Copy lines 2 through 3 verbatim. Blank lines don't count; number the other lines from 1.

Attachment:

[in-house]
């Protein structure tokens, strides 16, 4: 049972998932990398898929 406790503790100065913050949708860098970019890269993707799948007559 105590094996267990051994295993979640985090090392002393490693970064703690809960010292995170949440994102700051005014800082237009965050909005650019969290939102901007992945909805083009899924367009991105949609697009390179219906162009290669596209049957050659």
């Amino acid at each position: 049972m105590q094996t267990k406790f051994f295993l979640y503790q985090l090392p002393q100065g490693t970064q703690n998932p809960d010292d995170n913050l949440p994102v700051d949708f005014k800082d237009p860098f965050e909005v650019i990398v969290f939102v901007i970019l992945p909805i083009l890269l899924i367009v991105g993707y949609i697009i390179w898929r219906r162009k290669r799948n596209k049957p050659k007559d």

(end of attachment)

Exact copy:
């Protein structure tokens, strides 16, 4: 049972998932990398898929 406790503790100065913050949708860098970019890269993707799948007559 105590094996267990051994295993979640985090090392002393490693970064703690809960010292995170949440994102700051005014800082237009965050909005650019969290939102901007992945909805083009899924367009991105949609697009390179219906162009290669596209049957050659």
């Amino acid at each position: 049972m105590q094996t267990k406790f051994f295993l979640y503790q985090l090392p002393q100065g490693t970064q703690n998932p809960d010292d995170n913050l949440p994102v700051d949708f005014k800082d237009p860098f965050e909005v650019i990398v969290f939102v901007i970019l992945p909805i083009l890269l899924i367009v991105g993707y949609i697009i390179w898929r219906r162009k290669r799948n596209k049957p050659k007559d």